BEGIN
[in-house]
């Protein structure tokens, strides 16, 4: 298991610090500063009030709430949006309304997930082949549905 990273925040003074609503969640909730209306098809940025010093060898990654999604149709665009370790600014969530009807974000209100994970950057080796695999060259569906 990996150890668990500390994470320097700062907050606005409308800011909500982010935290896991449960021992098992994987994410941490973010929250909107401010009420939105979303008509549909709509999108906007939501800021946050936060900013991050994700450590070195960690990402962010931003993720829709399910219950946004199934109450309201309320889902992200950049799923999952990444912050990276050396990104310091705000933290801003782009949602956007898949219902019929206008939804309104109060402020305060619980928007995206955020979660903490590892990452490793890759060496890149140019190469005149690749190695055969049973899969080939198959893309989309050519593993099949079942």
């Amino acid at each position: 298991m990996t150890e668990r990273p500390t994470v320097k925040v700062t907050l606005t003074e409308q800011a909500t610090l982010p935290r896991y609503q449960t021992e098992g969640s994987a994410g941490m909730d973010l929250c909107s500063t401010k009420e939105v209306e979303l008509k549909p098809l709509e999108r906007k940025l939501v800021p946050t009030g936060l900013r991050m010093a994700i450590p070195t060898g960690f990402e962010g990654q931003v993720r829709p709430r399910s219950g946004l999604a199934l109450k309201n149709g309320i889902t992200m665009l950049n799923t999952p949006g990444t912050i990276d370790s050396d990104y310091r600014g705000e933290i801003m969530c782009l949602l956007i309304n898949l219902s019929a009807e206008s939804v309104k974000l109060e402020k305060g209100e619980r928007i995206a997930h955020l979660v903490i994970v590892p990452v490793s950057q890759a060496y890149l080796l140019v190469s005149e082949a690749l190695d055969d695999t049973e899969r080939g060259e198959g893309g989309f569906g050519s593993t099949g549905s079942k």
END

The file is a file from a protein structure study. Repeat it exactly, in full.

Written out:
[in-house]
């Protein structure tokens, strides 16, 4: 298991610090500063009030709430949006309304997930082949549905 990273925040003074609503969640909730209306098809940025010093060898990654999604149709665009370790600014969530009807974000209100994970950057080796695999060259569906 990996150890668990500390994470320097700062907050606005409308800011909500982010935290896991449960021992098992994987994410941490973010929250909107401010009420939105979303008509549909709509999108906007939501800021946050936060900013991050994700450590070195960690990402962010931003993720829709399910219950946004199934109450309201309320889902992200950049799923999952990444912050990276050396990104310091705000933290801003782009949602956007898949219902019929206008939804309104109060402020305060619980928007995206955020979660903490590892990452490793890759060496890149140019190469005149690749190695055969049973899969080939198959893309989309050519593993099949079942």
């Amino acid at each position: 298991m990996t150890e668990r990273p500390t994470v320097k925040v700062t907050l606005t003074e409308q800011a909500t610090l982010p935290r896991y609503q449960t021992e098992g969640s994987a994410g941490m909730d973010l929250c909107s500063t401010k009420e939105v209306e979303l008509k549909p098809l709509e999108r906007k940025l939501v800021p946050t009030g936060l900013r991050m010093a994700i450590p070195t060898g960690f990402e962010g990654q931003v993720r829709p709430r399910s219950g946004l999604a199934l109450k309201n149709g309320i889902t992200m665009l950049n799923t999952p949006g990444t912050i990276d370790s050396d990104y310091r600014g705000e933290i801003m969530c782009l949602l956007i309304n898949l219902s019929a009807e206008s939804v309104k974000l109060e402020k305060g209100e619980r928007i995206a997930h955020l979660v903490i994970v590892p990452v490793s950057q890759a060496y890149l080796l140019v190469s005149e082949a690749l190695d055969d695999t049973e899969r080939g060259e198959g893309g989309f569906g050519s593993t099949g549905s079942k």